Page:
by Donna J. Wade
Answering the phone on the third ring, I wondered who had the unmitigated gall to call at 6:15 on a Monday morning. They couldn't have known I'd been out until the wee hours looking for my dog, Maggie. In the five years she'd been my companion, I'd learned I should have named her Houdini for the many creative ways the Malamute/German Shepherd mix found to escape my front yard.
"This better be good," I mumbled into the wrong end of the receiver.
"This is John, the desk clerk at the Marina Beach Hotel. Sorry to bother you so early, but do you own a German Shepherd dog named Maggie?
I bolted upright in bed, groping frantically for my glasses hiding somewhere on the nightstand.
"Yes," I responded, excited beyond words. "She's been missing for two days."
"Well," John chuckled, "she's over here swimming laps in the pool with our hotel guests. The manager gets here in about half an hour, and if you come get her before he gets here, I won't have to bill you for the couch cleaning."
It seems that when Maggie tired of playing Esther Williams, she decided to have a nap on the pastel pink couch in the lobby.
"Mags" picked me out of the crowd looking to adopt a pet at our local animal shelter. She'd completely ignored the others, but when she saw me, she poked her paws through the cage bars, grabbing my leg as I passed.
Maggie was about 18 months old, and a bit larger than I was looking for, but I in her eyes I saw an old, gentle soul. She also had eyebrows that put Joan Crawford's to shame.
Maggie's two-week detention wouldn't be up for three days, and there was a list of people who wanted her. I was disappointed, but better to wait than take her home and have to return her because her current owners came to claim her.
Three days later, I arrived at the shelter before anyone else. Fortunately, the attendant working in the kennel recognized me, and let me claim my new animal companion early.
I called her Maggie, after a beloved high school English teacher. But as more and more people commented on her Joan Crawford eyebrows, she became Maggie Dearest.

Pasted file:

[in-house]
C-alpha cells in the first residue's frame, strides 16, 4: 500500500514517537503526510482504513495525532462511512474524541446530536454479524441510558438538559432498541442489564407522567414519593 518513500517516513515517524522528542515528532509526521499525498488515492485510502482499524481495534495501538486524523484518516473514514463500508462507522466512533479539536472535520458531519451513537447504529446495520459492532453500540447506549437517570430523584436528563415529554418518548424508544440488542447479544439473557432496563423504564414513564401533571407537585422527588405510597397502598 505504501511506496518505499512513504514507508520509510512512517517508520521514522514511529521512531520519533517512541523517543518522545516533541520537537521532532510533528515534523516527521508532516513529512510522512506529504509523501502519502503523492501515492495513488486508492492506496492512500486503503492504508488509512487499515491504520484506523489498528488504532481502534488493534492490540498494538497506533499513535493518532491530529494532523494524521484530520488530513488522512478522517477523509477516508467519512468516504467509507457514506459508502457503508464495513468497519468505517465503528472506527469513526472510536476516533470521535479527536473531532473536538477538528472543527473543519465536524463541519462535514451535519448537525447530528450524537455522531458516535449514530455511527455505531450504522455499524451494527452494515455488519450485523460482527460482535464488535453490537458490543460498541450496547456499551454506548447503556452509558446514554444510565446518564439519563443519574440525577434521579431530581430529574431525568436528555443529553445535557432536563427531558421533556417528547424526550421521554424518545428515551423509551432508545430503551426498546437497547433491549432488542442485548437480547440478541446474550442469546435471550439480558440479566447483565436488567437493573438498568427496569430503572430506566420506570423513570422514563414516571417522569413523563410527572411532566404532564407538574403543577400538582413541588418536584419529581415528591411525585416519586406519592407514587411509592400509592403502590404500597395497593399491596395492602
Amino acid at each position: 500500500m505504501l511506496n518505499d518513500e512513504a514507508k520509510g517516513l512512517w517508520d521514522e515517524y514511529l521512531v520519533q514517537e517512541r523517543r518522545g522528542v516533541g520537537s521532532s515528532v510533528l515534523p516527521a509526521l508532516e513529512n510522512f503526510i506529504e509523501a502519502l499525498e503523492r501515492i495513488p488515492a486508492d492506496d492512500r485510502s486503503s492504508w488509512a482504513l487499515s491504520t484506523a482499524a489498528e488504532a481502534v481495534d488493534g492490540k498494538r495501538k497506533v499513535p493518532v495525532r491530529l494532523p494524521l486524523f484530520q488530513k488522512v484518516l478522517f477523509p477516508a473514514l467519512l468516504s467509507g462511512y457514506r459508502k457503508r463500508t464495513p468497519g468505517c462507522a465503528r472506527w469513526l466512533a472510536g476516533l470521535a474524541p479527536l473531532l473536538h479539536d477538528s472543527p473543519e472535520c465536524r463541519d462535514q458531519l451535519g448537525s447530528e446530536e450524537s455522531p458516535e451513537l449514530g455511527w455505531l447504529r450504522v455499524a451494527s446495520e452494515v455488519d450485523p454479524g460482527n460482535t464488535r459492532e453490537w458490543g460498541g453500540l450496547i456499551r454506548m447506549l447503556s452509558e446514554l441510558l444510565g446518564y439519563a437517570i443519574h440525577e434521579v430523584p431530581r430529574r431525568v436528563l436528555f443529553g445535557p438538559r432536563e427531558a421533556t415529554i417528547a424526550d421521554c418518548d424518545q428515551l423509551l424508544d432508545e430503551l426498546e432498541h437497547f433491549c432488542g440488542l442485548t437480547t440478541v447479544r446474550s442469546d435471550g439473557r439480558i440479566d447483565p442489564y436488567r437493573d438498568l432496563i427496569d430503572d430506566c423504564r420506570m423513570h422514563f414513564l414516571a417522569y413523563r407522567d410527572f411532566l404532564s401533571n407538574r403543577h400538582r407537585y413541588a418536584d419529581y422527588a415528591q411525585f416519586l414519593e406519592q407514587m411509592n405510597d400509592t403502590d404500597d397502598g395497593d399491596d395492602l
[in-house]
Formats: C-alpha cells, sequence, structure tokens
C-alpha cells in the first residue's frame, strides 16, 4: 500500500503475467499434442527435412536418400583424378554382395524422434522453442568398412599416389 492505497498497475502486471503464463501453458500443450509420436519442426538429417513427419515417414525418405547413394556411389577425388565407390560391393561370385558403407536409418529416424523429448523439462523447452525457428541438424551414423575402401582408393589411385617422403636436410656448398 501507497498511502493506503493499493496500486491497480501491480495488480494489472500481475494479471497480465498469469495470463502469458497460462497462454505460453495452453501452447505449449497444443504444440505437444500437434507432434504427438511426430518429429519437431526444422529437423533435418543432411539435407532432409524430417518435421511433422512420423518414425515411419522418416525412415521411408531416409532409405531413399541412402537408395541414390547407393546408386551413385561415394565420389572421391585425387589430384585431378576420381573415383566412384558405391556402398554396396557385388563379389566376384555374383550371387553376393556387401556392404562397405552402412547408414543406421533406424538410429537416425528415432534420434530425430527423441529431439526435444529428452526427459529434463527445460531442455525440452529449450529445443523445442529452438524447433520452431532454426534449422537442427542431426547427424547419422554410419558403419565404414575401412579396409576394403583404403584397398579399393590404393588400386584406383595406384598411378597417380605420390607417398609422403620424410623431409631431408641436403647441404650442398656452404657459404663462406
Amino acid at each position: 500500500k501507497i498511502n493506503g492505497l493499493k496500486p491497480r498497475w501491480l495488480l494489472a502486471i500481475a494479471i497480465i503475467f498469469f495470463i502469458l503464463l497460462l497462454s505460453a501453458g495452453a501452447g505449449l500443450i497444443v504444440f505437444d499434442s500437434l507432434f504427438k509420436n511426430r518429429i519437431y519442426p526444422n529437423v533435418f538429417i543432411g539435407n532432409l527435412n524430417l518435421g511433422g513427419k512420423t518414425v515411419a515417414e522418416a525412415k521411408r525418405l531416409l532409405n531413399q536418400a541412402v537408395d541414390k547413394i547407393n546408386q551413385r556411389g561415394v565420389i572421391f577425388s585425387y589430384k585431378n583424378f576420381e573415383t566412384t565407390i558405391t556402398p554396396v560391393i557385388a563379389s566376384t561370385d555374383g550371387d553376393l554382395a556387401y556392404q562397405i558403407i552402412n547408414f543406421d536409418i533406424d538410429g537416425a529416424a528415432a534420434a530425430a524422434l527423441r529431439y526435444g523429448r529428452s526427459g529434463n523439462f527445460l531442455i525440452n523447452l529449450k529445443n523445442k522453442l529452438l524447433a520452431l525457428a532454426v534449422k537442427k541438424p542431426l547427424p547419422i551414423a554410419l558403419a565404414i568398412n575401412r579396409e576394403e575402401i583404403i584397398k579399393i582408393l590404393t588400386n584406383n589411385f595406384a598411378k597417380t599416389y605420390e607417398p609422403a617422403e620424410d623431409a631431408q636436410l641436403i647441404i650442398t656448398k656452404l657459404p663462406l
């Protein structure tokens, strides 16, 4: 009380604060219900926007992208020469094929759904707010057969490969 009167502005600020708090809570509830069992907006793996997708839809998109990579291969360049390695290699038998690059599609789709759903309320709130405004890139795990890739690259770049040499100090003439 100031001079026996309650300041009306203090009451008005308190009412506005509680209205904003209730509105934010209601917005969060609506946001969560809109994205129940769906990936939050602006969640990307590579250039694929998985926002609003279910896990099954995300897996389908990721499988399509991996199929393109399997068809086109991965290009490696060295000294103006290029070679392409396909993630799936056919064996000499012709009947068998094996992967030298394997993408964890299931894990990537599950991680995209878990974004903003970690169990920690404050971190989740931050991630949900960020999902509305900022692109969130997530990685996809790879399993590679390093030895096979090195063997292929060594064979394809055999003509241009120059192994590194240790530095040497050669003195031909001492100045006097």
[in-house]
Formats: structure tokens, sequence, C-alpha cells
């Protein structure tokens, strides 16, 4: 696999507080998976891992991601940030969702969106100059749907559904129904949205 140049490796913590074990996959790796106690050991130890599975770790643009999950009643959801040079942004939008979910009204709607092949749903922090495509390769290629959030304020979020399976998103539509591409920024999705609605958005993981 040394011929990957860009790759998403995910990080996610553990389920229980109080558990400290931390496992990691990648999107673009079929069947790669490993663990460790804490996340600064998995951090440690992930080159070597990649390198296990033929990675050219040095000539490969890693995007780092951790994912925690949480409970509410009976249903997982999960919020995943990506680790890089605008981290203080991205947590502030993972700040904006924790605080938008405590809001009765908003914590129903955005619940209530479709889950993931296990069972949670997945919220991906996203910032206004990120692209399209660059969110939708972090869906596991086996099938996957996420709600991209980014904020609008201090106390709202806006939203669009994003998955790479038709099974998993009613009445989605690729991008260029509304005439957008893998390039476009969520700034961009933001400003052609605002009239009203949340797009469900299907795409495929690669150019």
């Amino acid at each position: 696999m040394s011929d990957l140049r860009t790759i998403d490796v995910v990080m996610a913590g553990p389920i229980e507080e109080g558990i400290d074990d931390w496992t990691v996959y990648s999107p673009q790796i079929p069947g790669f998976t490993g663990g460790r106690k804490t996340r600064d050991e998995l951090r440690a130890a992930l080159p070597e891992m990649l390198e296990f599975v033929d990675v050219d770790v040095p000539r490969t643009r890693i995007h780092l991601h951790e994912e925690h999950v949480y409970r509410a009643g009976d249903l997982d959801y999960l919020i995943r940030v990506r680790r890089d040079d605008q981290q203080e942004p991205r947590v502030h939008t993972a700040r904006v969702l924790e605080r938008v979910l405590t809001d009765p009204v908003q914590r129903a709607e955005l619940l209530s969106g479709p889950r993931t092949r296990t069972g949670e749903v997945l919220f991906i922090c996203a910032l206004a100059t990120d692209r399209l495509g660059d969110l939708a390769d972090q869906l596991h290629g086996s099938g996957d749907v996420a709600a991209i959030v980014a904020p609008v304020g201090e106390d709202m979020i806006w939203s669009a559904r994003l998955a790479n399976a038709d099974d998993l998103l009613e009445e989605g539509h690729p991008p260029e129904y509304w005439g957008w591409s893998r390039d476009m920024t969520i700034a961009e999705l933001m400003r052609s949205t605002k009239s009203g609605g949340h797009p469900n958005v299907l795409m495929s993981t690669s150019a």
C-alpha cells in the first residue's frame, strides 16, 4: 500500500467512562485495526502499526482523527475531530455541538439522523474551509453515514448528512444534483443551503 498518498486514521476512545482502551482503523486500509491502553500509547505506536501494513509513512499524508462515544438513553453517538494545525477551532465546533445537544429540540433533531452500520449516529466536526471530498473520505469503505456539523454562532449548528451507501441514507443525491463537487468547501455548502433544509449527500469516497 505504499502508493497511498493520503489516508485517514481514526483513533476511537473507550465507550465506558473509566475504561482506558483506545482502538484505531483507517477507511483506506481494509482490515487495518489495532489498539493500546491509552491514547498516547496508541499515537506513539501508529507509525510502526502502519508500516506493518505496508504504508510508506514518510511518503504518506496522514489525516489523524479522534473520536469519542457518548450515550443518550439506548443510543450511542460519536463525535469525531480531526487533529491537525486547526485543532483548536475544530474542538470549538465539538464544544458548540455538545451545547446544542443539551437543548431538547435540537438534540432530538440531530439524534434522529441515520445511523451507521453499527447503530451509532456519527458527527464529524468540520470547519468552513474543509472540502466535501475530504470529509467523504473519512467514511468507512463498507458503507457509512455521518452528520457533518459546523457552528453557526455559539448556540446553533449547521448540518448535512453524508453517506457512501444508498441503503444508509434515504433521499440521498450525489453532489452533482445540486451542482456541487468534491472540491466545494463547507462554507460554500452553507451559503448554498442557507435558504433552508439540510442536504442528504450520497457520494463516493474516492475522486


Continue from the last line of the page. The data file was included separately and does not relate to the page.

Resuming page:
Maggie was the gentlest canine spirit I'd ever known. When we strolled (she strutted) on the boardwalk at Venice Beach, children flocked to her because she looked a like a little wooly bear. Her naturally soft, fluffy coat was a joy to touch, and Mags sat patiently as the children gave her kisses.
Maggie went everywhere with me. I owned a small printing company, and clients would come by sometimes just to play with her. Her soothing effect on people made Mags better therapy than any they could get from a high-dollar shrink. Besides, she didn't talk back, and could never reveal secrets.
When Maggie was nine, I discovered a lump in her right armpit. The following morning, the vet was less than encouraging. A biopsy revealed that Mags had bone cancer. Treatment options were few, expensive, and painful. They first performed an unsuccessful surgery to remove the growth. Next, the vet suggested we amputate her leg and shoulder blade. The procedure would add only six months to her life, and four of those would be spent in recovery, learning to function without a limb. I decided that, were the roles reversed, I wouldn't want that for myself, so I couldn't put my best friend through it.
For another four months, I treated her with herbs, but Mags grew increasingly weaker. One evening as I sat on the porch watching the sun set, Mags put her head in my lap, looking up at me with a pleading in her eyes. My breaking heart knew it was time for my best pal to be released from her pain.
I called some friends, and we had a bon voyage party for Mags the following evening. We slipped so much steak to her under the table, she probably thought she'd already gone to doggie heaven. The next day, Maggie Dearest crossed over the rainbow bridge.
We used to weekend at a friend's place in the Mojave desert, where Maggie loved chasing the mustangs and a pet gander, named Rush Limbaugh because he never shut up, around the corral. We buried Maggie's ashes there, and planted a rose garden around her. Every year since, the rose bush over her grave blooms earlier than the others, reminding me of the gentle, sometimes precocious spirit that so profoundly impacted my life.
Copyright 2007 Donna J. Wade / All Rights Reserved